The John Cameron Swayze Home for Retired Advertising Icons, a converted three-story Victorian mansion on a quiet cul de sac in Santa Barbara, Calif., is a deceptivey peaceful place. Beyond the manicured lawn, behind the pleasant sky-blue facade, the home is a cauldron.
"They're all pretty miffed," the Maytag Repairman told me over the phone. He said he'd looked into moving in last year when a corporate takeover put his future in doubt, but found the place "too negative."
"It's all worked out for me so far," he said, "but even if it hadn't, I just couldn't deal with all that bitterness."
What's got them crying like Iron Eyes Cody at the home? "Cavemen," ABC's new sitcom starring a trio of prehistoric dudes who got their start pitching auto insurance. (The show premieres Oct. 2 at 8 p.m. EDT.) "You watch," the Repairman told me, "every single person in that house thinks they should have their own series. If you're breathing, they'll try to get you to read their script. In fact, what's your address? I've written a little something in my free time."
With an introduction from Ol' Lonely, I paid a visit to Swayze, as residents call it, and immediately saw what I'd been warned about.
"Do you know who I am?" Karl Malden barked at me as he answered the front door.
"Yes," I said. "You're --"
"Twenty-one years keeping American travelers safe from theft," he growled. "I was all over the world. I've got stories, mister. Ten seasons' worth at least. Everyone knows I can carry a TV series. I carried that punk partner of mine every Thursday night. And they give a show to a bunch of insurance-selling cavemen instead of me? What are they thinking?"
"I think most people think you're dead," I said, as politely as I could manage.
"Well, they better wise up," he grunted and motioned for me to follow him in. He took me to the kitchen and introduced me to a pleasant woman named Madge and a guy named Mike, who looked way too young to be living in a retirement home. Mike sat next to me and ate a chocolate bar. "Mmm, chocolate," he said. We all sat and talked for a while and I tried to place Madge. Finally, she said she used to pitch Palmolive dish detergent.
"You know, you're soaking in it," she said just as another fellow walked through the swinging kitchen door eating from an open jar, saying "Mmm, peanut butter."
"Palmolive?!" I shrieked, yanking my hand back and accidentally elbowing Mike, who recoiled, sending his candy flying -- right into the peanut butter!
"You see how I did that?" Madge said, ignoring the ruckus. "I've developed a reality show where I trick people into --"
"You got chocolate in my peanut butter!" the new guy roared at Mike, who ran up to him and glanced cartoonishly from the guy's face to his chocolate bar, half-buried in the goo. "You got peanut butter on my chocolate!" Mike said.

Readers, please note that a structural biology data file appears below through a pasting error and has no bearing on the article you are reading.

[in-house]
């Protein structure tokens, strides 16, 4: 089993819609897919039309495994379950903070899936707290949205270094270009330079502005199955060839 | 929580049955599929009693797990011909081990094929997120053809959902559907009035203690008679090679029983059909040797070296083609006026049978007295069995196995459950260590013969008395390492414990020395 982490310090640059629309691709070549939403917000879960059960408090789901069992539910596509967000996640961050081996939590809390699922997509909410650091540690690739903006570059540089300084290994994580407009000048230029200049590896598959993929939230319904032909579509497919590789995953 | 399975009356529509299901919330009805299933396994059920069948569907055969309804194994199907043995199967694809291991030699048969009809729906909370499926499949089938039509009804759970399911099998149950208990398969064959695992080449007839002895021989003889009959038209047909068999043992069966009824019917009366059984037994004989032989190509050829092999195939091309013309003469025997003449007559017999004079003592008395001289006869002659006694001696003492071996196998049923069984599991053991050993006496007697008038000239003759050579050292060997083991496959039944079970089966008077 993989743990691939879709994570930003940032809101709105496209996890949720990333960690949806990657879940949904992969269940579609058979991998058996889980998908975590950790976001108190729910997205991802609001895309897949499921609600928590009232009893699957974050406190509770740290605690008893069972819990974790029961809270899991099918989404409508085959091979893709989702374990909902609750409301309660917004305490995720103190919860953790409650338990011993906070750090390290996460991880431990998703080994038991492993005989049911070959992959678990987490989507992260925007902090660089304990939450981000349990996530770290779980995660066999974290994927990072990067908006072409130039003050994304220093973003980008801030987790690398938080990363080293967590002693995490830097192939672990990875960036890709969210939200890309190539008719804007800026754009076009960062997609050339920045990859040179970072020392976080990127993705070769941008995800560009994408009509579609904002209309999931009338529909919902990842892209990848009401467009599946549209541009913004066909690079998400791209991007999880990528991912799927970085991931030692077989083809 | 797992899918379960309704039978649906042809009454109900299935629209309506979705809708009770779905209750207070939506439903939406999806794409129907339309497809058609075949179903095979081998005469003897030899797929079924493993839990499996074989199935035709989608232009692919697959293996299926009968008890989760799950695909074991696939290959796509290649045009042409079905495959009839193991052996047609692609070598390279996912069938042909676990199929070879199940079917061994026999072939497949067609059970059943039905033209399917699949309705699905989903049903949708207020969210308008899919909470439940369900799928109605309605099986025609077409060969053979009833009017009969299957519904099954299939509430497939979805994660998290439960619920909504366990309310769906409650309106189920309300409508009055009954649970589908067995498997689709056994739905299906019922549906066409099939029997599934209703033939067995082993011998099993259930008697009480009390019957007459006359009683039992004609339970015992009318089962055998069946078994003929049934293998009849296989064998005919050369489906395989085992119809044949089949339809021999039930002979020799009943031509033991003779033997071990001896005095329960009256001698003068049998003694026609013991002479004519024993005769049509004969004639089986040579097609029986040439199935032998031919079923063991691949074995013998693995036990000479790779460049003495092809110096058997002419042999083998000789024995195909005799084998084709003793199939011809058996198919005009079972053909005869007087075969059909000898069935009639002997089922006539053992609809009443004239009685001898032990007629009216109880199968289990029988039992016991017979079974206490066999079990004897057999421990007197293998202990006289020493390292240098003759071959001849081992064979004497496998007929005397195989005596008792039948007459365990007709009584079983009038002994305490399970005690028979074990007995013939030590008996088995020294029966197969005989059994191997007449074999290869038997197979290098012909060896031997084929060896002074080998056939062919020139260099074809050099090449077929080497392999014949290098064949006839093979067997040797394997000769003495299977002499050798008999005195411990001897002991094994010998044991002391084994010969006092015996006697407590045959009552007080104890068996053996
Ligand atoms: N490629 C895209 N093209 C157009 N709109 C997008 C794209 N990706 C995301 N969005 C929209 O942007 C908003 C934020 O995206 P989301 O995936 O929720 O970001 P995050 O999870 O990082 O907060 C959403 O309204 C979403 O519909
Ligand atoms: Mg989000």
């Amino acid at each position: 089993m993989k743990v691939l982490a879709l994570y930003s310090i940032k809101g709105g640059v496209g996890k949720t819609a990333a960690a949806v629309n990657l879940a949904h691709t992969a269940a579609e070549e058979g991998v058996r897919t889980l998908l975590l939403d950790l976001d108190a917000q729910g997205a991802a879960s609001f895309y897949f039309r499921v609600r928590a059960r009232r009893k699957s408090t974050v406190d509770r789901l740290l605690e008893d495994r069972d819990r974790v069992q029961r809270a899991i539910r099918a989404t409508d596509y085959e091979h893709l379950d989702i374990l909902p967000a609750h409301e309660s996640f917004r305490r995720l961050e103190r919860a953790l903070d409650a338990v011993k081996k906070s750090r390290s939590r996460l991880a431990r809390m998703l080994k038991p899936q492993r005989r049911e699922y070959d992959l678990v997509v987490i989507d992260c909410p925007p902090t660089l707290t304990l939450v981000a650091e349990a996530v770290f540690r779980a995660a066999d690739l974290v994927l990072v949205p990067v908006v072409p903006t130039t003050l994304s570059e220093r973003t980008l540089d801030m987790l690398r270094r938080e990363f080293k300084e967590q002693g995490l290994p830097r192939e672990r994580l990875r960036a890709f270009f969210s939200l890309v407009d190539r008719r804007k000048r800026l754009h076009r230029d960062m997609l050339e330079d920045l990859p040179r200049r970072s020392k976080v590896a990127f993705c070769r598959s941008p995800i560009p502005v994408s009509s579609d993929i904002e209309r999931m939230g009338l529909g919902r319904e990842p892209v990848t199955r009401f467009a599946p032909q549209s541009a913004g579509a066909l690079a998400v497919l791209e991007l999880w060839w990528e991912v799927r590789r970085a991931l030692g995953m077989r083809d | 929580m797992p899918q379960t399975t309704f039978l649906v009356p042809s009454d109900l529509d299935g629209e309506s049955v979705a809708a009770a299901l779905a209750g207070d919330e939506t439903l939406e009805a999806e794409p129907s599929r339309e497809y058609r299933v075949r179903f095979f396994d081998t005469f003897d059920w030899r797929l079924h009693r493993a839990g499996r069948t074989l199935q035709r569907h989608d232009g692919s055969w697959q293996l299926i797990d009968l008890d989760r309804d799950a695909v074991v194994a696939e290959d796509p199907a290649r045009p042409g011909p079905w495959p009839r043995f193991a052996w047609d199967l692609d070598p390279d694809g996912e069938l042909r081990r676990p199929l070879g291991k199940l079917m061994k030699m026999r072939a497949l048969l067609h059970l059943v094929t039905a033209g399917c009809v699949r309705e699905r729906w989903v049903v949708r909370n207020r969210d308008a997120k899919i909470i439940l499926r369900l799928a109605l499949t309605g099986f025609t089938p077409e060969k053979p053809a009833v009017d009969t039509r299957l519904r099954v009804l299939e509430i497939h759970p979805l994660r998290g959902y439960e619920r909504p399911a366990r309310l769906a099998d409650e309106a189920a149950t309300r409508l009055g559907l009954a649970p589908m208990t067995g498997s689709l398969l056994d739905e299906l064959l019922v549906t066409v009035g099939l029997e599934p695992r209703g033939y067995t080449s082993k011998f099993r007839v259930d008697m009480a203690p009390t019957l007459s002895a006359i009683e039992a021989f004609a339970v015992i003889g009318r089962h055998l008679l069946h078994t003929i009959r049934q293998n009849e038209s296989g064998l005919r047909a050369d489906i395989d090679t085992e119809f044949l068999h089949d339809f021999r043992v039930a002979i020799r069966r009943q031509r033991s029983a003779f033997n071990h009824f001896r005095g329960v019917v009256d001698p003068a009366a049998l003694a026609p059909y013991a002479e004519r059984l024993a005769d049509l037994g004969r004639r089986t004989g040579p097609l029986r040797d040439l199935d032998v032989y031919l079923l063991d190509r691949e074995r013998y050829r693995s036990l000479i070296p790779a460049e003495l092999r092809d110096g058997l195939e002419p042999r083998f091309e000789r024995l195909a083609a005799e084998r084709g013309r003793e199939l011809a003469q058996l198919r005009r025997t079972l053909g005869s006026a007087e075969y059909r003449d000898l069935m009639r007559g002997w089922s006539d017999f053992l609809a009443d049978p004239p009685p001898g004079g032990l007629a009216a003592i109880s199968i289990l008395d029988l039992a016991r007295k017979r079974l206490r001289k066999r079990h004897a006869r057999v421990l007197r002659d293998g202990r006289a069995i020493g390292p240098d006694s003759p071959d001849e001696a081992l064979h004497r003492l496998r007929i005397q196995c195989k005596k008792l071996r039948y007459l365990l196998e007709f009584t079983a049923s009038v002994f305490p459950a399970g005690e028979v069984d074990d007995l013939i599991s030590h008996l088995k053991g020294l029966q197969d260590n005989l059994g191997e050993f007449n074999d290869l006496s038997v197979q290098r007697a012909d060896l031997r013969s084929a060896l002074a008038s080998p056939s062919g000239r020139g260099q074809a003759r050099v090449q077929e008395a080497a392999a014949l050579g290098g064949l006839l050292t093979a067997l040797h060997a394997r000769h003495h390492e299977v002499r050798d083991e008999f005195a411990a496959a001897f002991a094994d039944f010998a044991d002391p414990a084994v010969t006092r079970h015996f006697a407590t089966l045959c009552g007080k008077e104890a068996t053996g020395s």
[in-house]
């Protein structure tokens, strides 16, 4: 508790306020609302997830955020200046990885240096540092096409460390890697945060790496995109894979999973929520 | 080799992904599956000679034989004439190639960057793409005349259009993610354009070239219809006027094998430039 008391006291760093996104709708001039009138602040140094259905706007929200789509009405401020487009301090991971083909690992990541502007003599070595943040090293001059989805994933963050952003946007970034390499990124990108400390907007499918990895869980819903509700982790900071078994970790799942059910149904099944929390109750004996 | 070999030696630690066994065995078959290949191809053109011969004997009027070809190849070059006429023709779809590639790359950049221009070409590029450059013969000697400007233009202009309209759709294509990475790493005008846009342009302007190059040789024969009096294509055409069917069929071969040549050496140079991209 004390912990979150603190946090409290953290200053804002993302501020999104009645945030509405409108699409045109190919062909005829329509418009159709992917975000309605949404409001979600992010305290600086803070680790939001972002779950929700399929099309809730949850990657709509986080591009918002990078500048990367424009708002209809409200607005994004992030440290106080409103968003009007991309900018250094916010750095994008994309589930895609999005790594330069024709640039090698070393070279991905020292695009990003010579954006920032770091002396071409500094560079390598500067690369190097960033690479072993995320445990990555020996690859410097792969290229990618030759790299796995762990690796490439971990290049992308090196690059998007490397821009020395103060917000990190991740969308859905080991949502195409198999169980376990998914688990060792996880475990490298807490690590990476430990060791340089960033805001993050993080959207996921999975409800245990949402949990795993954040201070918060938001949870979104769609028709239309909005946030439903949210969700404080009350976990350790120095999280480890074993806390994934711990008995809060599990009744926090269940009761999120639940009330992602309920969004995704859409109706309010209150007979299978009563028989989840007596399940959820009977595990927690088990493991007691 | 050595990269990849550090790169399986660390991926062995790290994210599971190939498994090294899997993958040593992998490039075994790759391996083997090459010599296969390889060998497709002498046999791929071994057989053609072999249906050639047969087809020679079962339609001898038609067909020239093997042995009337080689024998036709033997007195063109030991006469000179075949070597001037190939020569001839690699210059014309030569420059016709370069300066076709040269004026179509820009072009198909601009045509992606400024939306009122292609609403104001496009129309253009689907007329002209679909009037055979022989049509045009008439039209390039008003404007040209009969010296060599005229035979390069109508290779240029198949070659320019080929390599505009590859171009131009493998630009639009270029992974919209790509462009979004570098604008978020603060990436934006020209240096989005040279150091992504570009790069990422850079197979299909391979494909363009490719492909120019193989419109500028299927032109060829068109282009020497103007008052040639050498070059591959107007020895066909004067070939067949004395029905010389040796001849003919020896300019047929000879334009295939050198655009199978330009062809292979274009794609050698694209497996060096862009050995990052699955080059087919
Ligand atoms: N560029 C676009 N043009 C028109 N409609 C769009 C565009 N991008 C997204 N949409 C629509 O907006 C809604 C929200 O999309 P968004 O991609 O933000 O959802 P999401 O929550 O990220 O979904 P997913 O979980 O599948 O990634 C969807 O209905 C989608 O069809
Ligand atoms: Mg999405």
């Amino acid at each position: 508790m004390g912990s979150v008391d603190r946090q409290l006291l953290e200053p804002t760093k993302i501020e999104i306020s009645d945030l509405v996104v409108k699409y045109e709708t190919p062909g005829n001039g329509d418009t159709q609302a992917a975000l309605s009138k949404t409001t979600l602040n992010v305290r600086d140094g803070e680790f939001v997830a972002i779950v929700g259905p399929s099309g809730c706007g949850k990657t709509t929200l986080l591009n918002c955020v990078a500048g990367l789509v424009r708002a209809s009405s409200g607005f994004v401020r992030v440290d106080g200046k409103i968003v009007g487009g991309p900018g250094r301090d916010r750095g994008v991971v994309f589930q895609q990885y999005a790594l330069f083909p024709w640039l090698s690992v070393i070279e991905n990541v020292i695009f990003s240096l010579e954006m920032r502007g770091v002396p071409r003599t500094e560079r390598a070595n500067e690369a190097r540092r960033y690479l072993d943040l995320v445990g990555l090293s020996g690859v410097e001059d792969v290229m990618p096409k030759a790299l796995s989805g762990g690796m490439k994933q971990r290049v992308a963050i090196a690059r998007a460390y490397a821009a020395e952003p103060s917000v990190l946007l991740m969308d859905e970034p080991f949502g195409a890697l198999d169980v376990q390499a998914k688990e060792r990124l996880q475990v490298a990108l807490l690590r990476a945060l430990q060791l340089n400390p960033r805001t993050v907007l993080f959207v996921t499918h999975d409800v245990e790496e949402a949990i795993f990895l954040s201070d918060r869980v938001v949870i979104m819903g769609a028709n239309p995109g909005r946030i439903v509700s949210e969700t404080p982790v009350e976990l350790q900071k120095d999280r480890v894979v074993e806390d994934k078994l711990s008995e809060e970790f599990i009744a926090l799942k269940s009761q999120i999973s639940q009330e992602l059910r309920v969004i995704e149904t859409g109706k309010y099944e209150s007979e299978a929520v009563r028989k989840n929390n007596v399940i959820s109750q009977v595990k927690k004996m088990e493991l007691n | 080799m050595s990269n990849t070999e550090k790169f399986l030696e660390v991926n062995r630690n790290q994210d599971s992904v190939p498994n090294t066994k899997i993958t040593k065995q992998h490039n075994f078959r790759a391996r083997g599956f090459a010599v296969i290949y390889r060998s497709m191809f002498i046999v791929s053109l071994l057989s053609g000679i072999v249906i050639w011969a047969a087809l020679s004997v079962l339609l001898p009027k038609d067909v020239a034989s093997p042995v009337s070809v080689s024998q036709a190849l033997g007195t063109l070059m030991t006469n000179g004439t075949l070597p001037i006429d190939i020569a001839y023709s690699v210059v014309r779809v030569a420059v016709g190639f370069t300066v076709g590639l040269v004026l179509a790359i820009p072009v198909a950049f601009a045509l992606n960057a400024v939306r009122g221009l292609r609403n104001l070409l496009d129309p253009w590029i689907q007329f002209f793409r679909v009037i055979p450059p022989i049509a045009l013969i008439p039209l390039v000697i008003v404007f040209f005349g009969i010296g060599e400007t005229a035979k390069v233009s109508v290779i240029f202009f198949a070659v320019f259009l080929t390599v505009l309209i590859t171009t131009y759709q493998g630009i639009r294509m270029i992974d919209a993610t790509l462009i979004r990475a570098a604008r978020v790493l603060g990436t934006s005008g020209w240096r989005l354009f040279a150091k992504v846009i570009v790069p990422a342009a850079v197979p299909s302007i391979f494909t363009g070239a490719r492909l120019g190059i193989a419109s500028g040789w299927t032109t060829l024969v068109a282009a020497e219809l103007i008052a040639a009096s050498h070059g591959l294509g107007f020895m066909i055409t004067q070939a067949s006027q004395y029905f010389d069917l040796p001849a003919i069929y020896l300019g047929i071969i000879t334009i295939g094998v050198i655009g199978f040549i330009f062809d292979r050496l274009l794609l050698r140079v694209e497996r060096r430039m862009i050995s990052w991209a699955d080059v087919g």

They each took a bite of the chocolate. Madge nudged me and nodded at Mike. "He won't like it," she said. "He hates everything."
Mike wheeled on us.
"You know what I hate?" he said. "Three guys. That's what I hate. Three guys. You follow?"
Madge sighed and looked away. I said, "I don't follow."
"A show with three guys," Mike said. "You want a show about three guys? You tell me, what's gonna be better, three brothers going through life together, challenging each other, pushing each other to try new things, talking at the breakfast table? Or three cavemen with bad fake beards trying to score chicks over Smirnoff Ices? Huh? You tell me."
"Ah can answer that, mate," came a cockney accent from the floor. We all looked down. There was a lizard under the table. "But you wouldn't like it, know wha' ah mean?" He handed up a tiny sheaf of papers to me, saying, "'Ave a looka this, woodja boss?"
The whole scene was getting a little too weird for me, so I excused myself and went into the bathroom. I was feeling queasy and lightheaded. I opened the medicine cabinet door and about jumped out of my shoes when I saw a man's face looking back at me.
"Hi, guy!" he said. "Remember that next-door neighbor in 'Home Improvement?' My shtick, guy. You think I ever see a cent from that?"
I slammed the cabinet shut, staggered to the toilet and sat down. I was starting to hear voices. Wait, it was one voice, coming from inside the toilet. I lifted the lid on the back. There was a guy in a rowboat.
"Oh, man," I said. "You should have stuck with Tenille."
"Five words," he said. "Ed Norton meets 'Gilligan's Island.'"
I flushed and headed back out. I thought I saw O.J. Simpson running down the hallway and leaping over a sofa, car rental contract and overcoat in one hand, script in the other. A tabby cat caught my eye and made a big show of ignoring its food bowl. I noticed a treatment for something called "Law & Order: Mouse and Bird Unit" on its bed.
Malden was in front of me again. "Charlie the Tuna wants to host 'Great Performances,'" he said. "Mother Nature's got a game show where contestants try to fool her. Mrs. Olsen thinks she can do a sort of 'Nanny 911' for young married couples, even though the only advice she ever has is to open a can of instant cofee."
He sighed. "All these people have paid their dues, and it just kills them that these cavemen came out of nowhere and got a show. These folks deserve something." I thought Malden was fighting back tears. His voice cracked a little as he said, "I bitch and moan too, but for me it doesn't matter so much. I've been there. I've had my day, been a star. But these people. They just --"
He was overcome. I reached out to give him a reassuring squeeze on the shoulder, but a balding man in a white coat appeared from nowhere, clutching a package of toilet paper.
"Please don't squeeze the star, man," he said.
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